Archive for June 25th, 2013


stockholm syndrome

stockholm syndrome 5

What Is Stockholm Syndrome?

by Mary Danielson

Stockholm Syndrome (also known as “terror bonding” and “traumatic bonding”) is a paradoxical psychological phenomenon in which hostages feel empathy and positive feelings toward their captors—sometimes, even defending their captors. Over time, a hostage victim may come to believe that the abuse he or she has endured was done out of kindness or love on the part of the captor.

These feelings may appear to be irrational by others, as the hostage had endured much danger and risk during his or her captivity.

Approximately one-fourth of all hostage victims display Stockholm Syndrome after a period of captivity.

Stockholm Syndrome is a form of traumatic bonding, in which strong emotional ties develop between two people when one person intermittently beats, harasses, abuses or intimidates the other person.

Stockholm Syndrome is not a subject of ridicule—it can happen to anyone—it is the ultimate in survival mechanisms.

What causes Stockholm Syndrome?

The precise reason that some people develop Stockholm Syndrome (while others do not) is complex.

People who develop Stockholm Syndrome have come to identify with (and possibly care about) their captors in an unconscious and desperate act of self-preservation. Stockholm Syndrome most frequently develops during traumatic situations like kidnappings, domestic abuse, or hostage situations, and the effects of this disorder don’t stop once the person has been released.

stockholm syndrome 2Most victims who have Stockholm Syndrome continue to care for—and defend—their captors long after they’ve escaped captivity.

But why?

Self-preservation. A hostage feels as though his or her captor is doing him or her a favor by allowing them to remain alive. Many prisoners are treated in a sympathetic manner by their captors, allowing them to see their captors in a positive manner. After all, aren’t captors supposed to be cruel?

Isolation from the outside world allows the hostage to see the world from the eyes of the captor—the prisoner begins to empathize, sympathize with his or her captor. It is soon the only world the prisoner knows. The captor and prisoner may even begin to share common interests after being together awhile.

The prisoner develops a dependence upon his or her abductor—after all, the captor has allowed the prisoner to live, even treated them kindly (in most cases, the kindness is merely perceived).

Who gets Stockholm Syndrome?

While most people associate Stockholm Syndrome with being caused by a captor/prisoner relationship, any number of people may develop Stockholm Syndrome. Included in this are:
• Abused Children
• Concentration Camp prisoners
• Controlling Relationships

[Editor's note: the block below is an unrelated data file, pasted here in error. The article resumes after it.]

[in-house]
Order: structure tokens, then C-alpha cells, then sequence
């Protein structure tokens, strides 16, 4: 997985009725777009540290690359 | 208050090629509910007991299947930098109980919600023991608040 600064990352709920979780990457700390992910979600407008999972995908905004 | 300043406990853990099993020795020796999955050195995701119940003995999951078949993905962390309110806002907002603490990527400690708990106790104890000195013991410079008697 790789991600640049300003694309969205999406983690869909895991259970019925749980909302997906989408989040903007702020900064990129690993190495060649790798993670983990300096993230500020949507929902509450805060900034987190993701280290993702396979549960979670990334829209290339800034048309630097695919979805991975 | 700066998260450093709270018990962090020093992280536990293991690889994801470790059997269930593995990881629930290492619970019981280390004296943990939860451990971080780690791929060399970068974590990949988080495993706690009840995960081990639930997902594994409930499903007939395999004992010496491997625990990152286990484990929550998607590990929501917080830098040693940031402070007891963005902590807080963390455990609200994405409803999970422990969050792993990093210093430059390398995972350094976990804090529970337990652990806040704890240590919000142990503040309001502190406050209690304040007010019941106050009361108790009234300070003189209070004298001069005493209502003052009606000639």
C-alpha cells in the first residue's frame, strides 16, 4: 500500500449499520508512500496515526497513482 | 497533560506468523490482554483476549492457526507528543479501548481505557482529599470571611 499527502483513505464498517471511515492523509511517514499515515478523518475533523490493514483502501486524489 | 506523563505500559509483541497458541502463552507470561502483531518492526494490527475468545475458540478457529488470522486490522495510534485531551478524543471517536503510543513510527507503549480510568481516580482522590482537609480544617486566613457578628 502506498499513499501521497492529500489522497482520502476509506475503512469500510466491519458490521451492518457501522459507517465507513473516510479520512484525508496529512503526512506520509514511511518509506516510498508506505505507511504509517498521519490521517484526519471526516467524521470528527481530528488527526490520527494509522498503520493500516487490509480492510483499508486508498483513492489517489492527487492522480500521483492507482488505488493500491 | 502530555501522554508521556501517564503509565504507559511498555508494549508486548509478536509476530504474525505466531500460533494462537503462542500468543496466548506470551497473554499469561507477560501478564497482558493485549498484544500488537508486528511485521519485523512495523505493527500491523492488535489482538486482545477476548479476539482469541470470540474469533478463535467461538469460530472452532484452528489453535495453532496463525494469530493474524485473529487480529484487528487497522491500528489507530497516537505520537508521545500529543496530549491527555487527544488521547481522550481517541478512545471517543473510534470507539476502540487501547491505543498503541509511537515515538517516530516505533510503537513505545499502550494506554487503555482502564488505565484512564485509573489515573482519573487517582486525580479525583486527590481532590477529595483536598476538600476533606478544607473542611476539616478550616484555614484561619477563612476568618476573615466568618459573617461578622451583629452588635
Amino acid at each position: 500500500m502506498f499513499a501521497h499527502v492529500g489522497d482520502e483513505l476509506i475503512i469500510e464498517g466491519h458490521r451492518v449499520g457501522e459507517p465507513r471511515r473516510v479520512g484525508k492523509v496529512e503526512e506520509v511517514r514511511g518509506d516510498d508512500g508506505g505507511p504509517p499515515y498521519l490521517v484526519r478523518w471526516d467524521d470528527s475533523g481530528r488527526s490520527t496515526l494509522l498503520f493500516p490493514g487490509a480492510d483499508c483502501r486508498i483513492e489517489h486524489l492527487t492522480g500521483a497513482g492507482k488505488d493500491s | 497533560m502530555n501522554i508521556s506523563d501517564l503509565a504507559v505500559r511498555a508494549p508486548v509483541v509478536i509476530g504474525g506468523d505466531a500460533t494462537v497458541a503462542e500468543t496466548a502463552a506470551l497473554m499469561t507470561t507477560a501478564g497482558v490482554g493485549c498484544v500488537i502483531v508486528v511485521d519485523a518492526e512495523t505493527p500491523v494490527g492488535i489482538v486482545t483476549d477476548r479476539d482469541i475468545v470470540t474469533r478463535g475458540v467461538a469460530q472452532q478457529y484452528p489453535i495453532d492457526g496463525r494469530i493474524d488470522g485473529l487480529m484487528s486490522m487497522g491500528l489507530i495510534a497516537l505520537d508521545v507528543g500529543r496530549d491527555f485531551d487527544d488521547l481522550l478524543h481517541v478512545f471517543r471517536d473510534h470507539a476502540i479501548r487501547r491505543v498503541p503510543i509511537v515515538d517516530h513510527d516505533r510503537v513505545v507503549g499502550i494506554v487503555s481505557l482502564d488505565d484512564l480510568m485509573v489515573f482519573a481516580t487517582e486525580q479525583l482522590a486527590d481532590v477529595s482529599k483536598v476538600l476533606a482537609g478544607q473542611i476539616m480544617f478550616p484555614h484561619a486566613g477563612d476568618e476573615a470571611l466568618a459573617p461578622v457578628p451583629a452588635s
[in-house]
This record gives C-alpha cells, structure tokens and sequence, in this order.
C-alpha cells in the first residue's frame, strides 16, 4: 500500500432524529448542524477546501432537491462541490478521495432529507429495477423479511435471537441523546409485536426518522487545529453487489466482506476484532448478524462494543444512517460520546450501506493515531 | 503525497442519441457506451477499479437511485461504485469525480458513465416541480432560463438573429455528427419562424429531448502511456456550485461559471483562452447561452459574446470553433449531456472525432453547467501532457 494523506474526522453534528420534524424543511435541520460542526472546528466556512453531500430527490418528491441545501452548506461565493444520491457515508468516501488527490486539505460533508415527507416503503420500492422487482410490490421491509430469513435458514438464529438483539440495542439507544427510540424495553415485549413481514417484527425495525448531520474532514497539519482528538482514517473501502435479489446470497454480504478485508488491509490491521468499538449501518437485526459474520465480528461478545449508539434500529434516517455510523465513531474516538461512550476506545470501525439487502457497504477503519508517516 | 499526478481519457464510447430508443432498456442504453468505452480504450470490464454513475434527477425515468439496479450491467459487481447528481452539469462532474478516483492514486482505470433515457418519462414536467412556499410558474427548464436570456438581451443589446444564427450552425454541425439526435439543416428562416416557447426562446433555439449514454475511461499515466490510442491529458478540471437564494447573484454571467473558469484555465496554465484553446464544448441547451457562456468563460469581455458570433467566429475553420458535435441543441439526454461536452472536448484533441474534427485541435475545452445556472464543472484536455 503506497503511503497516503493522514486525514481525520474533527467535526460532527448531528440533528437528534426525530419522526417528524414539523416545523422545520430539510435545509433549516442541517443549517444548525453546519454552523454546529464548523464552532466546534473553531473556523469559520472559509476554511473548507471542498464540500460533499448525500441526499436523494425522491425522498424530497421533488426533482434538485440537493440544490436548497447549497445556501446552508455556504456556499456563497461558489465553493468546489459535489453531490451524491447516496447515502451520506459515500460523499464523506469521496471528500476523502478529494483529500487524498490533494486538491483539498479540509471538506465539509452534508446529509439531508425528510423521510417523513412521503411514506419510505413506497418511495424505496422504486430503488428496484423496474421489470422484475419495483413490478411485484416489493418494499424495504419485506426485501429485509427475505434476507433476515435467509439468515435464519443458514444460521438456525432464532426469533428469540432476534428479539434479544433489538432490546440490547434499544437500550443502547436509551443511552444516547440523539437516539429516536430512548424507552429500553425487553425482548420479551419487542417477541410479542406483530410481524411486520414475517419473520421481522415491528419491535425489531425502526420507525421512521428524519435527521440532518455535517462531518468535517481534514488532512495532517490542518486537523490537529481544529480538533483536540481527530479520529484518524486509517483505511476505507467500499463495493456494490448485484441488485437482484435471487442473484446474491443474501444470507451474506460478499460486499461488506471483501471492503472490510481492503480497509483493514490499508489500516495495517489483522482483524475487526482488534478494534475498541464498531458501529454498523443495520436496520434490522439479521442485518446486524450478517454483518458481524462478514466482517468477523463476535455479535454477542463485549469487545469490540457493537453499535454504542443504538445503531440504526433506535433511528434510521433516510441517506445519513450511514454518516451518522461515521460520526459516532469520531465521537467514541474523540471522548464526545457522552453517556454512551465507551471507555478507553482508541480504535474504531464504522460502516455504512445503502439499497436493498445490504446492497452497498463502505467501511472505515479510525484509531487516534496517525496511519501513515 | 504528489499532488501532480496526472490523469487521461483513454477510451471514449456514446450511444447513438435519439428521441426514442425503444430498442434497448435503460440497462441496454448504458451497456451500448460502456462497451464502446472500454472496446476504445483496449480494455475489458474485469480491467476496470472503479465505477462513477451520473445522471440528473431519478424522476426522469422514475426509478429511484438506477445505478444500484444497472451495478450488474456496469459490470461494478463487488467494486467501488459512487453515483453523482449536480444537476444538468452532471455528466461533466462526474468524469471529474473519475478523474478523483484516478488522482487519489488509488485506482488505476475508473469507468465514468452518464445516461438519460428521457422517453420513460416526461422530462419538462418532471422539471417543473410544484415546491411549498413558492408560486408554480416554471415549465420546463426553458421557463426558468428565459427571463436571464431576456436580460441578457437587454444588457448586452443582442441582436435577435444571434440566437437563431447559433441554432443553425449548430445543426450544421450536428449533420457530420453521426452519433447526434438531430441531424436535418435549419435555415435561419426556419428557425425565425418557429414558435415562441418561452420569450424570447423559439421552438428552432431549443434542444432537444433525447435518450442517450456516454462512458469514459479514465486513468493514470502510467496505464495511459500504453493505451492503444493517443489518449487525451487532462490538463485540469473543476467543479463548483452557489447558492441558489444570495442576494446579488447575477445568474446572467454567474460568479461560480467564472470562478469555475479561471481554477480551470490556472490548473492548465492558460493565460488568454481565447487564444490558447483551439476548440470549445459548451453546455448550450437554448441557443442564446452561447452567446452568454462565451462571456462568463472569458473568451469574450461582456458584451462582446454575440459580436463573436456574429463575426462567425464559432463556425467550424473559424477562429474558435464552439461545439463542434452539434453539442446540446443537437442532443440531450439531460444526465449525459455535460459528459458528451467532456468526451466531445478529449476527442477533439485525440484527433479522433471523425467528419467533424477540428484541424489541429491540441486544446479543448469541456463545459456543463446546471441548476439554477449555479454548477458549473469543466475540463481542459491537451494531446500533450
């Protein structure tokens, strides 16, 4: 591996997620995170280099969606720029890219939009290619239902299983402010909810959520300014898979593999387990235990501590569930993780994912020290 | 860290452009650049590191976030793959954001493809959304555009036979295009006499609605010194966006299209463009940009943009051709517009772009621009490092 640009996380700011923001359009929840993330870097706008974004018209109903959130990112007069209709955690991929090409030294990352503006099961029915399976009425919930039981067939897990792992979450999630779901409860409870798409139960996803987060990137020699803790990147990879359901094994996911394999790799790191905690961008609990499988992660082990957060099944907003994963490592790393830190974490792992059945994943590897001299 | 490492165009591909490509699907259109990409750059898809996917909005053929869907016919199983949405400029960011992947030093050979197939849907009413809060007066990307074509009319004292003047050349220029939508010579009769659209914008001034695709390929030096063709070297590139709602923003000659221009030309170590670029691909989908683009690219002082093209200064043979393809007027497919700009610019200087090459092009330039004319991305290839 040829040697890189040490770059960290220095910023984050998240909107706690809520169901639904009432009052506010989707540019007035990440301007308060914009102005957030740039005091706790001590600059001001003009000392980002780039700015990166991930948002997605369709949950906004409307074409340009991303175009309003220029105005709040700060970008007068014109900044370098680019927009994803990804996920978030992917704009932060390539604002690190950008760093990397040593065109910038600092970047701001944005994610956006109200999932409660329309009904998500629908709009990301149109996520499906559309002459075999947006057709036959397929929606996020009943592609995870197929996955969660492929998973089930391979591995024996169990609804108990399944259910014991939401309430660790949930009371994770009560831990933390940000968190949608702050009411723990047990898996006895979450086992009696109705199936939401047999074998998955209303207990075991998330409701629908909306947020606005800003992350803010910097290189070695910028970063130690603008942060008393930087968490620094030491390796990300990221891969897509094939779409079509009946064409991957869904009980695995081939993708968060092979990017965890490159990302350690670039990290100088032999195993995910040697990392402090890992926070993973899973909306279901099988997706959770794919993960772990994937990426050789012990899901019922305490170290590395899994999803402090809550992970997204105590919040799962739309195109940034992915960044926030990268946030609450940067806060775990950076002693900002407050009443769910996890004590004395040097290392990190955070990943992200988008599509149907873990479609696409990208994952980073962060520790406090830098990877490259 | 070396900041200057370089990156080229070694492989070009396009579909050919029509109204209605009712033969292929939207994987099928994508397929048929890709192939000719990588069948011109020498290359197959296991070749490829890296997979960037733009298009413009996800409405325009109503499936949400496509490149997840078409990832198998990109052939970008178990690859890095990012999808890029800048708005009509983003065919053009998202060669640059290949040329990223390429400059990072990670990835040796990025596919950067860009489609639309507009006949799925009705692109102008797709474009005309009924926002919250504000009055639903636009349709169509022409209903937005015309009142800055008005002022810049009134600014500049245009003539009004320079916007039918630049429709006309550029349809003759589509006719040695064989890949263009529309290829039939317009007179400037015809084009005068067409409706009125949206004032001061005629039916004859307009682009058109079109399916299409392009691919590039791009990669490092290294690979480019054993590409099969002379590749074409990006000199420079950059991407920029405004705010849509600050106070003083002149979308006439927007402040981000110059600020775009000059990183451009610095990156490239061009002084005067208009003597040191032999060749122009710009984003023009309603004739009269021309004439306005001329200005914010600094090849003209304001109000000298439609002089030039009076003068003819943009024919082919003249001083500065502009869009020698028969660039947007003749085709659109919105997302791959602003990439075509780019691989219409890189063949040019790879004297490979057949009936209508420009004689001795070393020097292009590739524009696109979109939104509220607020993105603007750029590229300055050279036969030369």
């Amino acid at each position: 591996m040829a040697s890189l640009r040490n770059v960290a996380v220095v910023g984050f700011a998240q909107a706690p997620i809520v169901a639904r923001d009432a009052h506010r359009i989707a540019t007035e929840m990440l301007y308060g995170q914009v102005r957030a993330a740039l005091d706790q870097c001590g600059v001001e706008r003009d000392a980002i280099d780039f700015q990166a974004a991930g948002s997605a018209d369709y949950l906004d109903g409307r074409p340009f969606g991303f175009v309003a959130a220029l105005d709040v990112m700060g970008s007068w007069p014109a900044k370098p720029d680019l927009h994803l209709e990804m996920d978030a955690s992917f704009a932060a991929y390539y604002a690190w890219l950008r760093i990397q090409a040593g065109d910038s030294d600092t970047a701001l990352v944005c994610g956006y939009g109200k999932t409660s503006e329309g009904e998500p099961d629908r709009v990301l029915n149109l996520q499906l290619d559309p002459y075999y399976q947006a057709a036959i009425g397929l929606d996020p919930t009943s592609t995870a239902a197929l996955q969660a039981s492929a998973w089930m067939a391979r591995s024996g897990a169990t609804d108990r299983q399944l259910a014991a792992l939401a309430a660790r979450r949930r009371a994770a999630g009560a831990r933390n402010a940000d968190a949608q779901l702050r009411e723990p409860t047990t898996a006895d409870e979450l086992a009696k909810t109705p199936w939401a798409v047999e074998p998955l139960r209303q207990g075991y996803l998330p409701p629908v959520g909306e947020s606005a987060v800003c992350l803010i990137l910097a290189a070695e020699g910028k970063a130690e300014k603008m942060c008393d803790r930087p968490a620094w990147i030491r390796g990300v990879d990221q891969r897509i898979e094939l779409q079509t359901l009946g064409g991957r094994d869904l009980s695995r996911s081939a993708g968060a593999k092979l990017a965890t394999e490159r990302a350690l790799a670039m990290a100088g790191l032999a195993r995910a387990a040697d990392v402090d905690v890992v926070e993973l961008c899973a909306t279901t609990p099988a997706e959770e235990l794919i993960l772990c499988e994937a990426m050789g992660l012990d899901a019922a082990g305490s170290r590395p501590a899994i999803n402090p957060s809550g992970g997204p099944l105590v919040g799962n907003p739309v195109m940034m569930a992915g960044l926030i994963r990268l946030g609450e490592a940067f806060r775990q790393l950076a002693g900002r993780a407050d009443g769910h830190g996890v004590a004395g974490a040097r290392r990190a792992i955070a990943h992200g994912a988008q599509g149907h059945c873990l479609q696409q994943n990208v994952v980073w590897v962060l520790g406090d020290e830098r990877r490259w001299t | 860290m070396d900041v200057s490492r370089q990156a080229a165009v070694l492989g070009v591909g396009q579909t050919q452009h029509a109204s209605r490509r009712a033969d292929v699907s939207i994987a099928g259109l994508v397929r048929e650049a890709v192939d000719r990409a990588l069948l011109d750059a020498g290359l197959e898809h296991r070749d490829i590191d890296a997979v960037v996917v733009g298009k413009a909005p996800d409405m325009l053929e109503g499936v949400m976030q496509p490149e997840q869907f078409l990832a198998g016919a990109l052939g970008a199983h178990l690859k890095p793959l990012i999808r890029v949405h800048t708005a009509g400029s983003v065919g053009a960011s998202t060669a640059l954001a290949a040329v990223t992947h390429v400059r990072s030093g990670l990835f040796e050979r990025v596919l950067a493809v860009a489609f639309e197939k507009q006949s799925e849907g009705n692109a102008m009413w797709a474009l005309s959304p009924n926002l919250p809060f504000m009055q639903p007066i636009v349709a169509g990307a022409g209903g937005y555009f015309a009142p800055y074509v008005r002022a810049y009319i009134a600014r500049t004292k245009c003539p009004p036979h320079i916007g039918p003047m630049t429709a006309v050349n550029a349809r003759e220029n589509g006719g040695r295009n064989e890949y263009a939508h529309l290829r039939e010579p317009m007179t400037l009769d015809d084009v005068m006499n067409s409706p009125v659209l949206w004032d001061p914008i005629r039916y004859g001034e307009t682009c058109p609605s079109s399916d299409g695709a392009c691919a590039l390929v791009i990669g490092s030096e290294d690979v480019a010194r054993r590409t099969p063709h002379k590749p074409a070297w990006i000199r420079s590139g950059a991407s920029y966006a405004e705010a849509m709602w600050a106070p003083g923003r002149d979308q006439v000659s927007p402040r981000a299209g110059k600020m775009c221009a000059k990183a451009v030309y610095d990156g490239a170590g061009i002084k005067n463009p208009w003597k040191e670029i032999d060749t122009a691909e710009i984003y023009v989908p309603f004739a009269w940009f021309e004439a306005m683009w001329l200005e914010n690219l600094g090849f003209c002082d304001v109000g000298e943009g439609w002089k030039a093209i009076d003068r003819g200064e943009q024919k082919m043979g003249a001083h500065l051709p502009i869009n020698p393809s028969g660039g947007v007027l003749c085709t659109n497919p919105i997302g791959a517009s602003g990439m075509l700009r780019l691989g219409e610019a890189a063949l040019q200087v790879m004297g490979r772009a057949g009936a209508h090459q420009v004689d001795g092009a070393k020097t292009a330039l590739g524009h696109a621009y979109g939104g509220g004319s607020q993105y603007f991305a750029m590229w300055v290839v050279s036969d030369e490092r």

• Hostage situations
• Sexual abuse victims

Where did the term “Stockholm Syndrome” come from?

Let’s take a trip into the way-back machine, shall we?

Back in 1972, two men entered a bank in Stockholm Sweden, intending to rob the bank. After the police were called, the police burst into the bank, the two men shot them, thus beginning a hostage situation.

stockholm syndrome 1For six long days, these robbers held four people who had been in the bank hostage, at gunpoint, sometimes strapping explosives on the hostage, other times, putting nooses around the hostages neck.

By the time the police were able to attempt to rescue the hostages, the hostages fought the police off in defense of their captors, blaming the situation entirely upon the police. One of the hostages, once free, set up a fund to cover his captors legal fees.

The term “Stockholm Syndrome” was born, finally capturing the bizarre essence of the captor/prisoner phenomenon.

What are the symptoms of Stockholm Syndrome?

The features of Stockholm Syndrome include some of the following:

Positive feelings by the prisoner toward the captor.

Negative feelings by the prisoner toward his or her family, friends or authorities attempting any rescue.

Support for the captor’s reasons and behaviors.

Positive feelings on the end of the captor toward the victim.

Support from the victim to help the captor.

Inability by the victim to execute behaviors that can lead to release or detachment from the captor.

In order for Stockholm Syndrome to occur, there must be at least three of the following traits:

There must be a sorely uneven balance of power in which the captor must dictate what the captive can and cannot do.

There must be the threat of death or physical injury to the captive from the captor.

There must be a self-preservation instinct within the prisoner.

The prisoner believes (perhaps falsely) that he or she cannot escape.

Survival is dependent upon following the rules of the captor.

The prisoner must be isolated from others who are not being held captive.

How does Stockholm Syndrome develop?

Stockholm Syndrome is one of the most challenging psychological behaviors to understand—unless you’ve been there. If you’ve never been held captive under threat of death for a period of time, it’s almost impossible to understand how someone could identify with those who have hurt and imprisoned them.